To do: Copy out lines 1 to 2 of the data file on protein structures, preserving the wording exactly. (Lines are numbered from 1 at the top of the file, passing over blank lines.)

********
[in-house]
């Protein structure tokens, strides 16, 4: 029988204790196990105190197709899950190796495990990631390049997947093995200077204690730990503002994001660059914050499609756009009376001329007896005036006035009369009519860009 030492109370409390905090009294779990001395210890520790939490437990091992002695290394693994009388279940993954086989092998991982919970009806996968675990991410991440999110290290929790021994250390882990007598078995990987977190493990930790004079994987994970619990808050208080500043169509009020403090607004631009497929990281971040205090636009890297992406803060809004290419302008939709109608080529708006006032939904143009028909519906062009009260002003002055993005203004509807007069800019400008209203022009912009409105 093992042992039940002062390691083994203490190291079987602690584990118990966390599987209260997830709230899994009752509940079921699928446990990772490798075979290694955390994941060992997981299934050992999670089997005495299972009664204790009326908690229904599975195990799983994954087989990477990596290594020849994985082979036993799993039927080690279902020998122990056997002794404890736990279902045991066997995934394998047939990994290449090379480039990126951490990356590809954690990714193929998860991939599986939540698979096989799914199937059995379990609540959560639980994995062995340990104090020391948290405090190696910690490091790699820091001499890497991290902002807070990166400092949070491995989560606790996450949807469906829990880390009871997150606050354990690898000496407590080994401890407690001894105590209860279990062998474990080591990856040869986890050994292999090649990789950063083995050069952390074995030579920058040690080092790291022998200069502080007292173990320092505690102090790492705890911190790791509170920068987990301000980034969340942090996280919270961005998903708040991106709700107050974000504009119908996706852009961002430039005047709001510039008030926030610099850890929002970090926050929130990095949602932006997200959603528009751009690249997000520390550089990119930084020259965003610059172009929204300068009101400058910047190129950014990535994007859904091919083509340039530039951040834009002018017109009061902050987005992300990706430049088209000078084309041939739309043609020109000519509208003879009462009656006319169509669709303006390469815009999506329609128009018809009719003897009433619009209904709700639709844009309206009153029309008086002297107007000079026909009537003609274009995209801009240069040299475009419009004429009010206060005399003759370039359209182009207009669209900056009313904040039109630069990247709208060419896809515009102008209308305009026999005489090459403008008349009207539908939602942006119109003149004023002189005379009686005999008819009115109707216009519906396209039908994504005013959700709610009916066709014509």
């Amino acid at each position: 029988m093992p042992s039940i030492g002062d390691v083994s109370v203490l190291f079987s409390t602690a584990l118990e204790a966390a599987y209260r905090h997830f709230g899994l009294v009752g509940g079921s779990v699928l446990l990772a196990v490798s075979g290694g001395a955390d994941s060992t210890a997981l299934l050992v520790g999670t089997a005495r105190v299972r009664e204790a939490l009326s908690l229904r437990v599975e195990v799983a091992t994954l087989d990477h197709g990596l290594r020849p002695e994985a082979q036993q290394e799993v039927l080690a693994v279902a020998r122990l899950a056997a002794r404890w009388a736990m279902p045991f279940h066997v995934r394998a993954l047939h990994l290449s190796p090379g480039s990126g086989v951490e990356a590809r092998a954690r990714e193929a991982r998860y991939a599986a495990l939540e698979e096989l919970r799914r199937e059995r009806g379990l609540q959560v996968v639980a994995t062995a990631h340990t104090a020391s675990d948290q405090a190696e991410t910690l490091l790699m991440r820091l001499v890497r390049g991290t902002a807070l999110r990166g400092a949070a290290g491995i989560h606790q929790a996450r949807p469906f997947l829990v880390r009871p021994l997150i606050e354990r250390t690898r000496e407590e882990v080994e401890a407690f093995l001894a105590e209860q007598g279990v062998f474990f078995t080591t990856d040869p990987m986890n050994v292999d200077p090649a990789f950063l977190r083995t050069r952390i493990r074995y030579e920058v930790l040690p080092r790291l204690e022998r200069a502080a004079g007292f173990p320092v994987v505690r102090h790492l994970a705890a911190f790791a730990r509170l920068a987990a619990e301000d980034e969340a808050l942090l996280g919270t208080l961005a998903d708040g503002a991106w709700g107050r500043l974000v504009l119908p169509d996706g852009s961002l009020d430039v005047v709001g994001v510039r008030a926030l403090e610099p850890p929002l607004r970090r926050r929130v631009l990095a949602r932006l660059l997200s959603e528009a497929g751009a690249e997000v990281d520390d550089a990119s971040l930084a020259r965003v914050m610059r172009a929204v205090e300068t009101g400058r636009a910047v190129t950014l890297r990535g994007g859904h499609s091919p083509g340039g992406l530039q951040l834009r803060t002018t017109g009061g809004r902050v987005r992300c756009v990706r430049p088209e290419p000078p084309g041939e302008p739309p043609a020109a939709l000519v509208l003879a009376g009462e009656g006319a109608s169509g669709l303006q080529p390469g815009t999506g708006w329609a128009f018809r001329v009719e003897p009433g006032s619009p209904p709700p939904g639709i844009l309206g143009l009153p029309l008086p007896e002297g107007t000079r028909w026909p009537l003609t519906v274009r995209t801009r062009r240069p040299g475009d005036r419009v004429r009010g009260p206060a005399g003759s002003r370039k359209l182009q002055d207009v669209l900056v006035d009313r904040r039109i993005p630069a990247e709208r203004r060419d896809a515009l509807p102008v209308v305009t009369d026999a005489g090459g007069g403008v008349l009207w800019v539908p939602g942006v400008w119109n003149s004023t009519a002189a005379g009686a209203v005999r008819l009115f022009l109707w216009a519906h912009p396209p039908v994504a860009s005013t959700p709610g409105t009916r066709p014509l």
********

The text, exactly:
[in-house]
């Protein structure tokens, strides 16, 4: 029988204790196990105190197709899950190796495990990631390049997947093995200077204690730990503002994001660059914050499609756009009376001329007896005036006035009369009519860009 030492109370409390905090009294779990001395210890520790939490437990091992002695290394693994009388279940993954086989092998991982919970009806996968675990991410991440999110290290929790021994250390882990007598078995990987977190493990930790004079994987994970619990808050208080500043169509009020403090607004631009497929990281971040205090636009890297992406803060809004290419302008939709109608080529708006006032939904143009028909519906062009009260002003002055993005203004509807007069800019400008209203022009912009409105 093992042992039940002062390691083994203490190291079987602690584990118990966390599987209260997830709230899994009752509940079921699928446990990772490798075979290694955390994941060992997981299934050992999670089997005495299972009664204790009326908690229904599975195990799983994954087989990477990596290594020849994985082979036993799993039927080690279902020998122990056997002794404890736990279902045991066997995934394998047939990994290449090379480039990126951490990356590809954690990714193929998860991939599986939540698979096989799914199937059995379990609540959560639980994995062995340990104090020391948290405090190696910690490091790699820091001499890497991290902002807070990166400092949070491995989560606790996450949807469906829990880390009871997150606050354990690898000496407590080994401890407690001894105590209860279990062998474990080591990856040869986890050994292999090649990789950063083995050069952390074995030579920058040690080092790291022998200069502080007292173990320092505690102090790492705890911190790791509170920068987990301000980034969340942090996280919270961005998903708040991106709700107050974000504009119908996706852009961002430039005047709001510039008030926030610099850890929002970090926050929130990095949602932006997200959603528009751009690249997000520390550089990119930084020259965003610059172009929204300068009101400058910047190129950014990535994007859904091919083509340039530039951040834009002018017109009061902050987005992300990706430049088209000078084309041939739309043609020109000519509208003879009462009656006319169509669709303006390469815009999506329609128009018809009719003897009433619009209904709700639709844009309206009153029309008086002297107007000079026909009537003609274009995209801009240069040299475009419009004429009010206060005399003759370039359209182009207009669209900056009313904040039109630069990247709208060419896809515009102008209308305009026999005489090459403008008349009207539908939602942006119109003149004023002189005379009686005999008819009115109707216009519906396209039908994504005013959700709610009916066709014509």